Monday, November 30, 2015

The Painter's Daughter

As a devoted Julie Klassen fan, I must say this newest novel did not disappoint!

This book has everything I've come to love about Klassen's books in particular, and in Regency fiction in general.  A complicated love story, a swoon-worthy leading man, a fascinating cultural and geographical backdrop, and some good old-fashioned suspense.  While it lacks some of the gothic mystery often found in Kalssen's earlier works, the old house in which the Overtree's live provides several fun plot twists.

I particularly liked the complexities of many of the characters.  Wesley, while inconstant and irresponsible, is a redeemable and believable antagonist.  Sophie's perceived lack of physical beauty and talent leads her to fall victim to such a charming young man, and accurately shows the ethical dangers many young women face.  Stephen Overtree-- the scarred, yet dashing Captain Wentworth-esq romantic lead-- exudes just the right amount of masculinity and tenderness.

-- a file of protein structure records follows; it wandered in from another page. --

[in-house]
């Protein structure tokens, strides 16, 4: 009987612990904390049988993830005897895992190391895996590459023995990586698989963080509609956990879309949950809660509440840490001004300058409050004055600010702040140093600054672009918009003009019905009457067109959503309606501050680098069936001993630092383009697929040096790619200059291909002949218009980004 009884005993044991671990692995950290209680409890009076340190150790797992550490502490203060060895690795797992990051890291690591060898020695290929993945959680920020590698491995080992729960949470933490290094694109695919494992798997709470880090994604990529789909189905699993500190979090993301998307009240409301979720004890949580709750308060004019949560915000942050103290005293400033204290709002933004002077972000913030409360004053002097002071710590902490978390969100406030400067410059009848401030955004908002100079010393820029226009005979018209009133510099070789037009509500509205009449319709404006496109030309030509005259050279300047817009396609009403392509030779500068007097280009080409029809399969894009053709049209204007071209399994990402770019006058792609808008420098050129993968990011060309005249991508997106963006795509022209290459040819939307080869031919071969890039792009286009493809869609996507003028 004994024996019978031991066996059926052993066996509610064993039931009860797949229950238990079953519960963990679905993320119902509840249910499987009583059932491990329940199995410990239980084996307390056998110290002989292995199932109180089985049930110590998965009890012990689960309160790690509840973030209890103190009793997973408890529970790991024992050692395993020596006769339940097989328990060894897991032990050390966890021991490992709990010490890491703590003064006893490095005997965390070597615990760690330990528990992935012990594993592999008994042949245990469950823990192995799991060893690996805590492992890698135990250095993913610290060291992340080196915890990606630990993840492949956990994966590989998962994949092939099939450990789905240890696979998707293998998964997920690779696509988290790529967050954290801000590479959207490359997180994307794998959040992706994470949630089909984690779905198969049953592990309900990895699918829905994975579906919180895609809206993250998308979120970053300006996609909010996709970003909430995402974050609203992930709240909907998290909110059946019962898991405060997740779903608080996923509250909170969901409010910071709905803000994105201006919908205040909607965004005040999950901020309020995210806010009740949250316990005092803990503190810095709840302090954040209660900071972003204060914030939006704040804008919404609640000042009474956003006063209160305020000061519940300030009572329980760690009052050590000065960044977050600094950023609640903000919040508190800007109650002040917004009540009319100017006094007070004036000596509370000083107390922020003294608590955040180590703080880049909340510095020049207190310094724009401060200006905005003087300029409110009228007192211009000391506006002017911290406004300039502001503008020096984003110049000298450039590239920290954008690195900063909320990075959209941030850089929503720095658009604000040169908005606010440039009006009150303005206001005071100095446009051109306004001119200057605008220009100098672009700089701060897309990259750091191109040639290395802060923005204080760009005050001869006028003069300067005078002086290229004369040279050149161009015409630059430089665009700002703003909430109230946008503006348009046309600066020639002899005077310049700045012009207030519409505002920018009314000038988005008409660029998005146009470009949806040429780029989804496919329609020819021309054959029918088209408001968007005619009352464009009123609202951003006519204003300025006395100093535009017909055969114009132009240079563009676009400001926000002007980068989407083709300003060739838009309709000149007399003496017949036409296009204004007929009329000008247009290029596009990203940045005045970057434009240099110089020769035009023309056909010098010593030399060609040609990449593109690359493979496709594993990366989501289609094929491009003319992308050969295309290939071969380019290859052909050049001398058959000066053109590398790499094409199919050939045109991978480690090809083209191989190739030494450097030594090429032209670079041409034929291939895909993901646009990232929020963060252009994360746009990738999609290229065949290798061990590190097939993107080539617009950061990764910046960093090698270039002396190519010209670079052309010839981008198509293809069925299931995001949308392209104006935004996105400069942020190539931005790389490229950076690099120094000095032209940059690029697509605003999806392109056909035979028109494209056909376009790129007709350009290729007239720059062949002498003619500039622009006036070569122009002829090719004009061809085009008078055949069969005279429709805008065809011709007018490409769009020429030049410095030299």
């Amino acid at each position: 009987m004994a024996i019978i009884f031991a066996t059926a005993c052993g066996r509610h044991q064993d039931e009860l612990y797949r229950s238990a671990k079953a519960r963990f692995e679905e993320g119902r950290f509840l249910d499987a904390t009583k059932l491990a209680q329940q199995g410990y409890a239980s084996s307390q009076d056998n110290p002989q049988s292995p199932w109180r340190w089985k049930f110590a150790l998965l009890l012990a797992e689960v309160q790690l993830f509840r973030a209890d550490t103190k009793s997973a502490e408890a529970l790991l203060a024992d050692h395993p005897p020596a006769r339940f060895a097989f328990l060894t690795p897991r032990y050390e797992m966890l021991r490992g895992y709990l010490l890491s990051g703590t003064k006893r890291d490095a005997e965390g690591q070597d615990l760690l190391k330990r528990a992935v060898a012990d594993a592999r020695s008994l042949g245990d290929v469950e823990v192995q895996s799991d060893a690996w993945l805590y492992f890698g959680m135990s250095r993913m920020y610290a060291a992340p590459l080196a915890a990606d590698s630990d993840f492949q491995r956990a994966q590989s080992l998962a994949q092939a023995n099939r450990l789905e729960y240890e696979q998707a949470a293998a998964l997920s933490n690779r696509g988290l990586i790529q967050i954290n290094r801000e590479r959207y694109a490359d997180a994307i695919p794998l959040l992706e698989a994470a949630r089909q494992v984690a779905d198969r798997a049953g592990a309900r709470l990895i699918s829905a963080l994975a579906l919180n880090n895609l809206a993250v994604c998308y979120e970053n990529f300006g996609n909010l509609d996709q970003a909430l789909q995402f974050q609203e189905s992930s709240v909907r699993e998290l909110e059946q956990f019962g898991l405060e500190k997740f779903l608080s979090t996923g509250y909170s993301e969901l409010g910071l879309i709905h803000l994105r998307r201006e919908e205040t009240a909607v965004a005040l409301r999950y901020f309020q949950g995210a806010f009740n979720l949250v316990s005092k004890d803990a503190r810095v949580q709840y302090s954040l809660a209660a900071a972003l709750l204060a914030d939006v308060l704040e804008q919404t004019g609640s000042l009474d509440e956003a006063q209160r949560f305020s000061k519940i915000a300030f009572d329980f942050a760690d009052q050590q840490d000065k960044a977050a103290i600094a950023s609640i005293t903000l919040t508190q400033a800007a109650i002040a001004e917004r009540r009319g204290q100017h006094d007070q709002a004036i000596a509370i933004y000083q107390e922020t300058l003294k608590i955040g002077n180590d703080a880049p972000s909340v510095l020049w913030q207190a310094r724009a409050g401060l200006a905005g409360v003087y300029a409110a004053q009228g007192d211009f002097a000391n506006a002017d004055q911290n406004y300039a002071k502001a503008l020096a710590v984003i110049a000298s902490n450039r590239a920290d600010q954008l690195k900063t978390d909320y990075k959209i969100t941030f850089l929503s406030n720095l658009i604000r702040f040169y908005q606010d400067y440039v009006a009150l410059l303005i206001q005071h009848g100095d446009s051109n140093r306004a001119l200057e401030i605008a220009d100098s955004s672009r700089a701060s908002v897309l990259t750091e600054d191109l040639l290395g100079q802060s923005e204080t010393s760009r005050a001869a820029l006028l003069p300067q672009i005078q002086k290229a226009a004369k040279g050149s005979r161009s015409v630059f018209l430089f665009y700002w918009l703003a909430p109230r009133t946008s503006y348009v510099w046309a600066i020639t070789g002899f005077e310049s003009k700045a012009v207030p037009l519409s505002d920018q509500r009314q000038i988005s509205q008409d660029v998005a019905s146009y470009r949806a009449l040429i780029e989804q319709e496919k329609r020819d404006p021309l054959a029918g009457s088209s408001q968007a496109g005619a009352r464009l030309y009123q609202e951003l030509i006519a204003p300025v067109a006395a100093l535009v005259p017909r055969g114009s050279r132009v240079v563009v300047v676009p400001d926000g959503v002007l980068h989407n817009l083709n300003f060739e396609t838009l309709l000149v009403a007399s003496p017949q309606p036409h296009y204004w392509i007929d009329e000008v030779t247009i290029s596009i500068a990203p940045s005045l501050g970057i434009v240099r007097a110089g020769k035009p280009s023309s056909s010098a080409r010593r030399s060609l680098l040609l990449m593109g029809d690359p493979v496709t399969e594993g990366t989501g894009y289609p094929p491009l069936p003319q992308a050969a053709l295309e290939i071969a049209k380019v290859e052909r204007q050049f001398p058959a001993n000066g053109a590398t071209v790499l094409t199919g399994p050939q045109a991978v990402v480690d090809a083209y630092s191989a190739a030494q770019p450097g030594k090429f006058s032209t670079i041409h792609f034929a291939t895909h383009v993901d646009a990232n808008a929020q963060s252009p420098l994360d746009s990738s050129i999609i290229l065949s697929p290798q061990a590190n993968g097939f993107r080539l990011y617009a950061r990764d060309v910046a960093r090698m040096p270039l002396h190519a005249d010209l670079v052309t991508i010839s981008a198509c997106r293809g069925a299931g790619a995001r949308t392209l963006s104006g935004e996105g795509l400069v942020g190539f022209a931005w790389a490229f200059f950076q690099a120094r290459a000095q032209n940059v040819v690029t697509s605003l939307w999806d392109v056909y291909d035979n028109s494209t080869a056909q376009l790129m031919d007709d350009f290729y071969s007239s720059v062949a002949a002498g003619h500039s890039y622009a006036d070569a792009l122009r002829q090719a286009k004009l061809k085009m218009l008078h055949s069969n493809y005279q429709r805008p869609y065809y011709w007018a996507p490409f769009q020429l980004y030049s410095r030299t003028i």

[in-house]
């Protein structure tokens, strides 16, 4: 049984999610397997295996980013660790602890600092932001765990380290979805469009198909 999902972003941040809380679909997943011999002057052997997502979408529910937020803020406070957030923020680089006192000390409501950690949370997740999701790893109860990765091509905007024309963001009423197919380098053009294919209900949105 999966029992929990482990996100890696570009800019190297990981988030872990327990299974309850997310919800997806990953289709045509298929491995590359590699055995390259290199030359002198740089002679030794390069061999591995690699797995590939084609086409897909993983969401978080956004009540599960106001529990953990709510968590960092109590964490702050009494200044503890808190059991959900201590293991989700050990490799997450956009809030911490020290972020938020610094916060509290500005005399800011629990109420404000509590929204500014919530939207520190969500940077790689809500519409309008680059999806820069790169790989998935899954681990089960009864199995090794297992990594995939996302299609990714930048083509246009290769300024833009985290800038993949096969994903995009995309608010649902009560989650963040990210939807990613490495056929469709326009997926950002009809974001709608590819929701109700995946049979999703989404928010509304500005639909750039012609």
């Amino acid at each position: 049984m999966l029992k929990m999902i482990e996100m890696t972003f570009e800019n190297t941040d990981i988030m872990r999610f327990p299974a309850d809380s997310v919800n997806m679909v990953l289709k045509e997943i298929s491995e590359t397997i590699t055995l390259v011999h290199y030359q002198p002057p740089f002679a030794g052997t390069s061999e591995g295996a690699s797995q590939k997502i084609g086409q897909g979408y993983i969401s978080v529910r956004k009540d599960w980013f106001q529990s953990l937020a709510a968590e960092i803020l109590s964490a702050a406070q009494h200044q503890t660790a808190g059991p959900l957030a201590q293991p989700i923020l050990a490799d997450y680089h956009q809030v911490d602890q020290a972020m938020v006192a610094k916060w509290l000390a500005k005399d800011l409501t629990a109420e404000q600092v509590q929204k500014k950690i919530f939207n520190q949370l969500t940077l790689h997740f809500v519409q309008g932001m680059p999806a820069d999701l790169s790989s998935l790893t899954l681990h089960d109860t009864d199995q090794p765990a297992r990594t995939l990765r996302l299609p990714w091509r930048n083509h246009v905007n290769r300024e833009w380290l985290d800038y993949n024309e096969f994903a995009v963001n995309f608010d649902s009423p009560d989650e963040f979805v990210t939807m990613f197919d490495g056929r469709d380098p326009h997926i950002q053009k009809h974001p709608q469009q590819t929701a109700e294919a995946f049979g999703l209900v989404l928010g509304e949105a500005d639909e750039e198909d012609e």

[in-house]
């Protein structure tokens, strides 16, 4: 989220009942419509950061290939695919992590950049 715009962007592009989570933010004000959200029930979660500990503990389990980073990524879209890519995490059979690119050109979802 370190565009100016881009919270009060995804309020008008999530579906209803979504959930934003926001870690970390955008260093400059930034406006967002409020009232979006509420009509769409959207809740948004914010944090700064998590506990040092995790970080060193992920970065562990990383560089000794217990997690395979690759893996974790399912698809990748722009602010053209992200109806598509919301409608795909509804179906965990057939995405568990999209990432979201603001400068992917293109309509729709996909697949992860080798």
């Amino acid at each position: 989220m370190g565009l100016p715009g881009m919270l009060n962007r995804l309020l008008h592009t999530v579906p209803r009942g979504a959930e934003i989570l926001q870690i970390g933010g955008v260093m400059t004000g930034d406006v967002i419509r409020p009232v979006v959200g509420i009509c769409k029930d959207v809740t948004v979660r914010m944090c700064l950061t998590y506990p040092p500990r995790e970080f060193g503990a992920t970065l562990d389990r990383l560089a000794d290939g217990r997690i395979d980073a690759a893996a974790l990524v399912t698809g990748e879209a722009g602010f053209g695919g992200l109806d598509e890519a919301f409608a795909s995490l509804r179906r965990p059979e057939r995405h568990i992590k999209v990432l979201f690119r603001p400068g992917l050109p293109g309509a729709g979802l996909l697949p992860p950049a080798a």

As usual, Klassen pays homage to the great Jane Austen, with references to several young characters reading Sense and Sensibility, and a wonderful allusion to Pride and Prejudice's Lady Catherine de Bourgh, "If I had ever learnt, I should have been a great proficient."  

Austen and Klassen fans rejoice, this is another hit!  

No comments:

Post a Comment